Notice the news headline in bold which Pico slips into key parts of the poem. Even though Feed was written and published in 2019, the topics he chooses are still highly sensitive and relevant in the age of Covid, corrupt government and Black Lives Matter.

The poet’s loneliness stems not only from his never ending quest for a fulfilling relationship but also from his heritage as a Native American. He oftentimes talks about the sad and tragic abuse of his tribe, the Kumeyaay Indians, throughout American history. Not surprisingly, cooking and eating with his friends and boyfriends is a common occurrence in Feed, and his lack of a culinary archive in his heritage is a sad and poignant commentary on the history of his tribe. Oftentimes he speaks directly to his readers in missives:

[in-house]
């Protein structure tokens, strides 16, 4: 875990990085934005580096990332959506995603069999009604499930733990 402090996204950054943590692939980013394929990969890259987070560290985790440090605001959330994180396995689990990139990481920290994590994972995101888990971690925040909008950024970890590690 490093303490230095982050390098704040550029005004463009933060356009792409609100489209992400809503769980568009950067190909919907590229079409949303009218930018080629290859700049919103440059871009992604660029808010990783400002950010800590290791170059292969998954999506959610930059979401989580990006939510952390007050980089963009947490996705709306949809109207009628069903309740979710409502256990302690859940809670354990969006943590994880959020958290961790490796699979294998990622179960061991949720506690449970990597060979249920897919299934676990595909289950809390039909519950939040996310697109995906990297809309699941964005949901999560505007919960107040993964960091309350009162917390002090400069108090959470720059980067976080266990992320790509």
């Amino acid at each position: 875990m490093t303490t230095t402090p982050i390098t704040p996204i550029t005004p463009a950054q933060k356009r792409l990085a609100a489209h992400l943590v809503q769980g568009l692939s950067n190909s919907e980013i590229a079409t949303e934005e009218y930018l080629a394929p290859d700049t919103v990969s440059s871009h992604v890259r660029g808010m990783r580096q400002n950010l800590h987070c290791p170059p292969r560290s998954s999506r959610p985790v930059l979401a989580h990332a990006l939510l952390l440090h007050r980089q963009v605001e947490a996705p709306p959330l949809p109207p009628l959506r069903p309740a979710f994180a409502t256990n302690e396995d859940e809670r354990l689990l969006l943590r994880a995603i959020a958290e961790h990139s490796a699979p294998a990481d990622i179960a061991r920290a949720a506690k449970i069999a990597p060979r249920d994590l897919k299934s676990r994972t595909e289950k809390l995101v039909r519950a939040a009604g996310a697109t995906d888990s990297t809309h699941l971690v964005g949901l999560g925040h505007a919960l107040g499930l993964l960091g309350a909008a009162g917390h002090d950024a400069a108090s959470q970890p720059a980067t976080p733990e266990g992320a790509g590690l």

Dear reader,

A roux, I’ve learned tonight in this mid city dinner party apartment
tucked somewhat safely away from asthmatic LA freeways, is the
mixture of butter and flour used to swell sauces and soups and Paul’s
baked sage mac n cheese that I’m whisking alive like an al dente
Evanescence cheese-rock bop. Whistle while you whisk away the rage
scrunched in yr boulders. I says to them around the table I says—

I don’t have a food history.

If the dish is, “subjugate an indigenous population,” here’s an
ingredient of the roux: alienate us from our traditional ways of
gathering and cooking food.

Kumeyaays moved around what ed be called San Diego County with
the seasons. The mountains, the valleys, the coast. Not much arable
land or big game so we followed the food wherever it would go.

Then the missions. Then isolated reservations on stone mountains
where not even a goat could live. Then the starvation. Then the
Food Distribution Program on Indian Reservations. Whatever the